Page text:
He also admits he has no idea what his emotions will be.
"I don't know what to expect, but once I get out there and I'm playing right field in a Braves uniform in Camden Yards against a team I played with for nine seasons, I can't say it's not going to be weird," Markakis told The Baltimore Sun this past weekend. "I'm sure it is going to be weird. We'll see. It's going to be fun; it's going to be an interesting experience."
Markakis, who signed a four-year, $44 million deal with the Atlanta Braves in December, said he recently spoke with infielder Kelly Johnson about playing against a former team. Johnson was drafted by Atlanta in 2000 and spent his first decade as a pro with the Braves organization before leaving for the Arizona Diamondbacks as a free agent in 2009. He played part of last season with the Orioles and spent most of this year with the Braves before being traded to the New York Mets on Friday.
"Kelly told me that when he went back and played against the Braves for the first time, it was a weird feeling," Markakis said. "He didn't expect anything at first, or he didn't know what to expect. But once you get there and the game starts, it's a little weird. I think I'm along those same lines right now."
For the Orioles players who called Markakis a teammate for so long, seeing the man who patrolled the right field corner of Camden Yards for nine years wearing an opposing uniform at Oriole Park — playing through lean years as well as the club's recent resurgence — will be odd.
"It's definitely going to be weird for me," catcher Matt Wieters said. "When he goes out there in right field with a different uniform on, it will be a little weird. He did so many great things for our organization and for Baltimore."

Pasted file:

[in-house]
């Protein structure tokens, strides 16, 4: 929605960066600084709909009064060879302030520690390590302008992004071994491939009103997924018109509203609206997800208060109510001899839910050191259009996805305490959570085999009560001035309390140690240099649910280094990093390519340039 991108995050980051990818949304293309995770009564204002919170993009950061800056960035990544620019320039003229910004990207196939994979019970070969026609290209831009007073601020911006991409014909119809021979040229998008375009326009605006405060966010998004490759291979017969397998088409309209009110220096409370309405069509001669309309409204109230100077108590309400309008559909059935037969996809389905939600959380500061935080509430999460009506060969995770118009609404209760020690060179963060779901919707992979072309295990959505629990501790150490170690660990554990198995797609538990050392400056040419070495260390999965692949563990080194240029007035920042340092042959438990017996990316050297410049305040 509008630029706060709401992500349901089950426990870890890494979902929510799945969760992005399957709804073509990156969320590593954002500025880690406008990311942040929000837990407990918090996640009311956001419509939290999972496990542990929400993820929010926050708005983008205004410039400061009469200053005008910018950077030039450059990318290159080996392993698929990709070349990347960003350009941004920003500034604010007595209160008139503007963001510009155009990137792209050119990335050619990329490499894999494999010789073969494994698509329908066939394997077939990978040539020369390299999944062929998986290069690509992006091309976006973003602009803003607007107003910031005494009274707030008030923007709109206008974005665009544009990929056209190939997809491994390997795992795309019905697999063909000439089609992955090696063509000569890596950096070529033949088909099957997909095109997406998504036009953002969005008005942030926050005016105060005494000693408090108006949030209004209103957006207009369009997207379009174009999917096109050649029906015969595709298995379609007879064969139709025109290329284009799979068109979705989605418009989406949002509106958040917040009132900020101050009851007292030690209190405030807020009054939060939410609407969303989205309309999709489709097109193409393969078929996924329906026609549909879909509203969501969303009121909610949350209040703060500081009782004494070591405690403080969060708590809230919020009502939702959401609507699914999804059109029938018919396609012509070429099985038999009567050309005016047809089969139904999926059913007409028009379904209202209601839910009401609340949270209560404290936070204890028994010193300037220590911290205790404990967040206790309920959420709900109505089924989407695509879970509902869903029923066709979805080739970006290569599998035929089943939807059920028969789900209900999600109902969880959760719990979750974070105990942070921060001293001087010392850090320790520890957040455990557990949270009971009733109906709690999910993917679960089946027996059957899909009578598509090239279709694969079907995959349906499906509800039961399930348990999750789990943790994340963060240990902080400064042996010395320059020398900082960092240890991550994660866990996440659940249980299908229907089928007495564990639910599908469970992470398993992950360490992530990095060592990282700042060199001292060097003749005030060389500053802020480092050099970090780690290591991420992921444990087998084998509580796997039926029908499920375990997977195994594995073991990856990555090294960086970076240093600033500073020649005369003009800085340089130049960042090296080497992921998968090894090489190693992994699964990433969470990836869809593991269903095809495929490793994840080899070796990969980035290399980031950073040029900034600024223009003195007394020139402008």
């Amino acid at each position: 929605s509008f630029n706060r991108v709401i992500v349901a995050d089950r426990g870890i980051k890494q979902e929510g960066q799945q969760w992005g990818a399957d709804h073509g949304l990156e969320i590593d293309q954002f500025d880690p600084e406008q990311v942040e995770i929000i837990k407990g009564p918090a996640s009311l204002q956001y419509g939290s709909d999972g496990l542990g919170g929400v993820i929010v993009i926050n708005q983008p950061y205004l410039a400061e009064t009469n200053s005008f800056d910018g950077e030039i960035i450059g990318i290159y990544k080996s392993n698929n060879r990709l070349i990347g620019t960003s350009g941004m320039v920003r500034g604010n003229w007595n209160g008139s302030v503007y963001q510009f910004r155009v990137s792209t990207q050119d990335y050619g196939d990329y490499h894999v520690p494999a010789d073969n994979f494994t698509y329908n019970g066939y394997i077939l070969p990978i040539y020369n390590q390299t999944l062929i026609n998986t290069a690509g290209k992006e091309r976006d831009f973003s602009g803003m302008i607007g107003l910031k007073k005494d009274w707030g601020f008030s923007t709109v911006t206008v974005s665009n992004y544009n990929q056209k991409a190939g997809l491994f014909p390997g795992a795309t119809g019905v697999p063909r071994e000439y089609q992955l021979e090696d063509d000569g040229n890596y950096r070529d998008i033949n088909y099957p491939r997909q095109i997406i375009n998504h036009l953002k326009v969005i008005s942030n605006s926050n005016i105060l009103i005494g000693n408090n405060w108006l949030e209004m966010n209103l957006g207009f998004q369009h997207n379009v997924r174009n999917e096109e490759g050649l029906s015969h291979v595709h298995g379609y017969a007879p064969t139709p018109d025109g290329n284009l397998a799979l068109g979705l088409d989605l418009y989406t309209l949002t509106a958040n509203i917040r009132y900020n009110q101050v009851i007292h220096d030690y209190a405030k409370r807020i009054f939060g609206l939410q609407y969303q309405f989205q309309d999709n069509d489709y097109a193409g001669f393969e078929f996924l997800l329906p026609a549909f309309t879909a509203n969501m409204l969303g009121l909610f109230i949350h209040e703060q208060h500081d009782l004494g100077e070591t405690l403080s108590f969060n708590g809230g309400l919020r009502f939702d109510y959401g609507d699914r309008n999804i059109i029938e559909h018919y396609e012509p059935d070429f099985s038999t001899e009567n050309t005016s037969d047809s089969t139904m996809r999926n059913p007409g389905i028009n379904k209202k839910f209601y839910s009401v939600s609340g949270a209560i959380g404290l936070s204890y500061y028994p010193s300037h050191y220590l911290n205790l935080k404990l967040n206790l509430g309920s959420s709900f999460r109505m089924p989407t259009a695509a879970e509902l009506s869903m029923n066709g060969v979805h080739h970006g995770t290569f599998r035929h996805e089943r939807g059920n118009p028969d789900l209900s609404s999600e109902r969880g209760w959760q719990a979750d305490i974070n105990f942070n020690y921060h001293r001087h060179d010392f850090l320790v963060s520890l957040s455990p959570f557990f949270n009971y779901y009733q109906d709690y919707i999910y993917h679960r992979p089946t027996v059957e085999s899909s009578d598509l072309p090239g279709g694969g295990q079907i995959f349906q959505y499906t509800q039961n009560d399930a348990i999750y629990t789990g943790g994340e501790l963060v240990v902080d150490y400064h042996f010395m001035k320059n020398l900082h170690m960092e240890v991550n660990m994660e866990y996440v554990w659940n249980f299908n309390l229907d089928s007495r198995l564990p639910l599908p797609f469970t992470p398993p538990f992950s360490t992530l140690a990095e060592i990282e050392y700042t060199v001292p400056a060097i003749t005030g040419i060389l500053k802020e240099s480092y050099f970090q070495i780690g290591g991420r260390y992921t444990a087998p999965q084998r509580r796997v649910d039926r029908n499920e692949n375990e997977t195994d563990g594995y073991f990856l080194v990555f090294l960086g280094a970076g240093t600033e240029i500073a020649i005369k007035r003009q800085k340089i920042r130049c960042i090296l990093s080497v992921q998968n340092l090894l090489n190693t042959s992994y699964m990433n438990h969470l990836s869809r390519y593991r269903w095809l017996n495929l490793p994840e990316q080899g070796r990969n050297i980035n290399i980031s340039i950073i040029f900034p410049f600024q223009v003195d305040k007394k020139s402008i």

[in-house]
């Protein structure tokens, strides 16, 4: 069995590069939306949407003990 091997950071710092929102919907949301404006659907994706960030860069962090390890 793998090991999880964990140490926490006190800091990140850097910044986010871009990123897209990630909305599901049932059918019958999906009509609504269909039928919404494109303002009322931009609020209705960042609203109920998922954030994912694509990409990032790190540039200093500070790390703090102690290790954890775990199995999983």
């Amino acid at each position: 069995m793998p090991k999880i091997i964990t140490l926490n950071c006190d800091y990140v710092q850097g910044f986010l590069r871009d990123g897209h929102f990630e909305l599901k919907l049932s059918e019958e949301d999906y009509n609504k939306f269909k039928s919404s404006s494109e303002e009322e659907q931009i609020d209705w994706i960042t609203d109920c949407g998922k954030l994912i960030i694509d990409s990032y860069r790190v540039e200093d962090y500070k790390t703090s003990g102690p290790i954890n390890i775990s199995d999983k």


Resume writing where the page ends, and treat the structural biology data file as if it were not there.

Markakis, the Orioles' first-round draft pick out of a Georgia junior college in 2003, became a fan favorite in Baltimore for his hustle, professional demeanor, strong all-around game and community involvement. He still has a permanent residence in Monkton, and when he left the Orioles this past winter, he took out a full-page ad in The Sun thanking the community for its support.
He'd like to think that goodwill will carry over to this week's, but doesn't know for sure.
"If they want to cheer, if they want to boo, they have every right to do whatever they want," Markakis said. "They are the ones coming out and paying to watch a ballgame and I'm the one going out there and trying to prevent their team from winning. They can do what they want."
Orioles manager Buck Showalter said he expects Markakis to be welcomed back to Camden Yards warmly.
"I know what kind he's going to get from me," Showalter said. "I know our [fans]. I hope he doesn't give us a good reception. Nicky is having a good year, like everyone knew he would. We know one thing, he can play the right field wall well, right? I'm sure they'll use him in the advance meeting."
Shortstop J.J. Hardy, who played four years with Markakis in Baltimore, said players always wonder how they will be received when they return to a city they've played several years in.
"I think guys are always interested in how it's going to be when you come back," Hardy said. "I know I was when I went back to Milwaukee. How's it going to be? Are you going to get boos? Are you going to get cheers? Is it going to be nothing at all? So, I'm sure it's crossed his mind, but I can only imagine it's going to be cheers and everyone hopes for the best for him.
"I can tell you it'll be good to see him. I'm sure the fans will be excited to see him. We played four years together and had some good times but in this business, this happens quite a bit. You play with someone and play against them the next year."
Often times when a longtime Oriole leaves for free agency, a sense of betrayal lingers for the fans. This case might be a little different, though. Markakis was close to agreeing to a four-year, $40 million deal in November with the Orioles until an MRI showed a bulging disk in his neck, a remnant of a herniated disk that he had dealt with since 2013.